Update:

Of course, the fact that Marc was seriously ill for several months during the time his dad was so ill and hospitalized twice as well as being on IV antibiotics for 6 weeks here at home has probably heightened the response as well. Thanks to Corinne for reminding me of that. Hard to believe that I have already put that period of our life so far behind me that I forgot that it is part of the issue that we are still living.

8 comments:

Tammie said...

Katie Starr is such a sweet & sensitive soul. I know that she will figure it all out one day with the guidance of her loving family.

Monica said...

I feel for her. Our Katies are so similar this way. They not only feel deeply, they are thinkers. I know that she will come through this because she has such a beautiful family. Keep doing what you are doing Lori you are a extraordinary Mom. While you can't take away the losses that she has, I thank G*d that she has you to help her process that loss & be able to come out on the other side of it.

a Tonggu Momma said...

I'm typically a lurker, but I just had to comment on this post because our Tongginator is also very sensitive to losses. Last year, when she was four, she lost two people (her grandfather and our next-door-neighbor/ mom to one of her close friends/ my close friend). It's taken awhile for her to process this... she still talks about it sometimes. I read her a lot of books that seemed to help, if you are interested in hearing the titles.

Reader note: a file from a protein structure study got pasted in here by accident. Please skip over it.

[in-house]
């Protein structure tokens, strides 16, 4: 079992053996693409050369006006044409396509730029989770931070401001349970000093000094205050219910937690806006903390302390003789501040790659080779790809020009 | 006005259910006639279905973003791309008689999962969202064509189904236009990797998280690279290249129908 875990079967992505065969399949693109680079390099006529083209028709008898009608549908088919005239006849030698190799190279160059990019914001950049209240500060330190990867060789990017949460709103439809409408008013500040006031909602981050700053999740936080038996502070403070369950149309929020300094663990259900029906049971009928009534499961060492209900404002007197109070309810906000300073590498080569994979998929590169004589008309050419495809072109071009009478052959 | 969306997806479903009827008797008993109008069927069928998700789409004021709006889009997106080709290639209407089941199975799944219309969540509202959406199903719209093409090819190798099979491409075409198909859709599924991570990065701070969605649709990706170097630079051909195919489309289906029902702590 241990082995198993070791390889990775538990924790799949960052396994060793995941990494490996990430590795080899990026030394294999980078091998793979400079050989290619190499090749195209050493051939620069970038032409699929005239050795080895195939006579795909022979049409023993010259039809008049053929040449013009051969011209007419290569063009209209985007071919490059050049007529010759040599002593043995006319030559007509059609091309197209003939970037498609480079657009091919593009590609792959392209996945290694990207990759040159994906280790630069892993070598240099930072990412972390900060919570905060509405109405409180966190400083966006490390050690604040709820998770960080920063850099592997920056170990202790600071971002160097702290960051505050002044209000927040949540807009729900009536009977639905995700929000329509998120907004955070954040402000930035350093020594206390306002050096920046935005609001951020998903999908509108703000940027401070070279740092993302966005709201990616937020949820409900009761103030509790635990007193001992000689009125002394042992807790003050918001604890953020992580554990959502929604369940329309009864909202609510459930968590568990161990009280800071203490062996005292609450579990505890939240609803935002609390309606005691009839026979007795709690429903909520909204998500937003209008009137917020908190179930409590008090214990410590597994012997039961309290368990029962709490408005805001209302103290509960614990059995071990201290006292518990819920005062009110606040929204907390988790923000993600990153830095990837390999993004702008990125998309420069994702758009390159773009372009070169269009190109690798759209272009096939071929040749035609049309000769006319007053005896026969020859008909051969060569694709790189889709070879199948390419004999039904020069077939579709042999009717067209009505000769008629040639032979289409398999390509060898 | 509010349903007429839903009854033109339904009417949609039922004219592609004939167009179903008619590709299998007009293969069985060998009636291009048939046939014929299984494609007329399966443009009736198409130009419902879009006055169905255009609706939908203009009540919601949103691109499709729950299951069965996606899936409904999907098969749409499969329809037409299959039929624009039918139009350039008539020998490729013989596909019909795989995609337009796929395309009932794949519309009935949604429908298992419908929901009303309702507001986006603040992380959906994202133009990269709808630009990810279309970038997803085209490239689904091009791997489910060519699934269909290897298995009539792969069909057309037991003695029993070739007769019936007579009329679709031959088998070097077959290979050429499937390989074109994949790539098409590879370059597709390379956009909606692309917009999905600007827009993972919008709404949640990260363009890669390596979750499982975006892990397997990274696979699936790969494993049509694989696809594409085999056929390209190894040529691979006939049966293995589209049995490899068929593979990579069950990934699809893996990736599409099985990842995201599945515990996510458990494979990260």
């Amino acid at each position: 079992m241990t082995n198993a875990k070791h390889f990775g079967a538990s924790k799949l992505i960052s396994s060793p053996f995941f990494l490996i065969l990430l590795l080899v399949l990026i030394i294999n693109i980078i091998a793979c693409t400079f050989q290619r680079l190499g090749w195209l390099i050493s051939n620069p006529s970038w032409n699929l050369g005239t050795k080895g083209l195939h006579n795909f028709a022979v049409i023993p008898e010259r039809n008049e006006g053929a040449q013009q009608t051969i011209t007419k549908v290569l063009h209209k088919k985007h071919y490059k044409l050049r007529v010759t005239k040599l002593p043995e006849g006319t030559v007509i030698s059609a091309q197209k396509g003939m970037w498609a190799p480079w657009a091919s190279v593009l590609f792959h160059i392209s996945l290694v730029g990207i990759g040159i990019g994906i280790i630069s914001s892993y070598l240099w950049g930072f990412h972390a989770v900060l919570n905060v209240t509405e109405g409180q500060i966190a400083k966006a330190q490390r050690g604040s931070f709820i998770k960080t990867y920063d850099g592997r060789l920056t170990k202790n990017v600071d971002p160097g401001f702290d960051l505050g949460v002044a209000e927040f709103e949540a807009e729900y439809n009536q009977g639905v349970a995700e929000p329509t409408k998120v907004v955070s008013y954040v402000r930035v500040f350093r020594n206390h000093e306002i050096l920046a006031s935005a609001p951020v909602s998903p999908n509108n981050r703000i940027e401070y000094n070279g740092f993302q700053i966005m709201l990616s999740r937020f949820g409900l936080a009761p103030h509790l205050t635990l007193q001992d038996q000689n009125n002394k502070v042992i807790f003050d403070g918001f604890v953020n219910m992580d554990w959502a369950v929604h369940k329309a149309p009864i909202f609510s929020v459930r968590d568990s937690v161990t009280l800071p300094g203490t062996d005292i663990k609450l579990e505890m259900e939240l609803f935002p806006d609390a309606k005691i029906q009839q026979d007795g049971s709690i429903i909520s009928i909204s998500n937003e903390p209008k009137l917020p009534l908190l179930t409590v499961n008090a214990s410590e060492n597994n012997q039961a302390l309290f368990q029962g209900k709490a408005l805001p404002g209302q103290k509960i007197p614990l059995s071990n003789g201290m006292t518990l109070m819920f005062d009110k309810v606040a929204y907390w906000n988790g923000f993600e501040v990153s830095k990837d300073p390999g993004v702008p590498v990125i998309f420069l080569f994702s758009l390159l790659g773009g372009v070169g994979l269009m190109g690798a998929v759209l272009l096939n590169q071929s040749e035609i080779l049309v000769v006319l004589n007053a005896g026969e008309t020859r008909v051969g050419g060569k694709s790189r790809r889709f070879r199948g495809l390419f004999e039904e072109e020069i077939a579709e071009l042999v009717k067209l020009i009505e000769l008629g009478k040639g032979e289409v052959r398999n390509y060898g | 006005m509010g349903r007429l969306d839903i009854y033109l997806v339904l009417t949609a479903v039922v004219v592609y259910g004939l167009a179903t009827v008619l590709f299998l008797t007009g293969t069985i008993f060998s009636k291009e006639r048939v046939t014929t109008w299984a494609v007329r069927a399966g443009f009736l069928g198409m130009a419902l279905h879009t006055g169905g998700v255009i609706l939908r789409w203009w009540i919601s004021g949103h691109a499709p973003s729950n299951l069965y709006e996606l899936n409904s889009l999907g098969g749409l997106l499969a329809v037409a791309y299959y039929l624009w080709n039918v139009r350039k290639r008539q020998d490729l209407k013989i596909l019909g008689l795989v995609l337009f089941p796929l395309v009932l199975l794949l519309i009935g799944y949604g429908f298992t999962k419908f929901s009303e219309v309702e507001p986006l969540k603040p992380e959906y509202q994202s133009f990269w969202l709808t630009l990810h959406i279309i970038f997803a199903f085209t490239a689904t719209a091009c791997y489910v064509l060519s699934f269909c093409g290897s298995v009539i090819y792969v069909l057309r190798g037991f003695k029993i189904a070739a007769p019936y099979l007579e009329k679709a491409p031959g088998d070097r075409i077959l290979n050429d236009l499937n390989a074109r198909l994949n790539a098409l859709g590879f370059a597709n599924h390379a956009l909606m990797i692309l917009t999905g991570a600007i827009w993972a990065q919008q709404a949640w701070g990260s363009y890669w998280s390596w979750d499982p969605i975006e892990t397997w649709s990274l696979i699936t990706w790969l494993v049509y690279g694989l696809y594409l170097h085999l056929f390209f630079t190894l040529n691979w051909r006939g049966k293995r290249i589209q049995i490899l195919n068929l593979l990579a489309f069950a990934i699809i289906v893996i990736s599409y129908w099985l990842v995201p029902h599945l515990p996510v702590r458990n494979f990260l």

Life with JJ, Starr and Spice said...

Tonggu Momma,

Thanks for De-lurking and posting about your daughter. I would very much appreciate the names of the books. We have read one that the director of Katie's preschool recommended called "Lifetimes" but have not read any others.

Again, in advance I thank you :)

Vivian M said...

Unfortunately we have lived through your post way earlier with Kerri. She lost her first pet Charlie before the age of two, and then her Grandma Donna at two. She "lost" her uncles and New Grandpa at three, and then Grandma Felisa passed away just a few months ago.
The questions will continue to come, and it has taken Kerri a long time to deal with the losses. She too was afraid of losing us, and took several steps backwards with her attachment issues. But your love and reassurances will help Katie through this in time. If you ever need to talk, let me know and I will call!
I think the books might help. (Hugs).

Mama Duck said...

Lori, I think that you really have a handle on your little Starr...and that's going to be invaluable to her as she grows and struggles with the issues that she has. You and Marc are right there providing her with a foundation of love and support that's going to help her learn how to cope with life's losses. Best wishes for a happy new year!

Teresa said...

I lost my dad to cancer when I was 8 years old and my mom never remarried. My biggest fear growing up was that I would lose my mom too. In fact, a few months after my dad died, my mom was intervening in an argument my sister and I were having (typical kid stuff) and I distinctly remember her crying and screaming that she wanted to die. I can't tell you what an indelible impression that left on me.

However, I do remember asking my mom what would happen to us if she did die and she told me that plans were in place for us to go to my aunt and uncle's so that we would not be left alone. That did give me peace and comfort that I was not going to be abandoned.

Mary McG in TN said...

Lori, Tennessee teacher here. LOL
Please have Katie Starr see a counslor. No, not from school A REAL professional. Ask around as to what agency they think is the best. You want an agency that is good with children. They will help Katie work this out ... and you will think, why didn't I think of that. This will only take 2 or 3 sessions and they will give you guidance as what to say when this crops up again.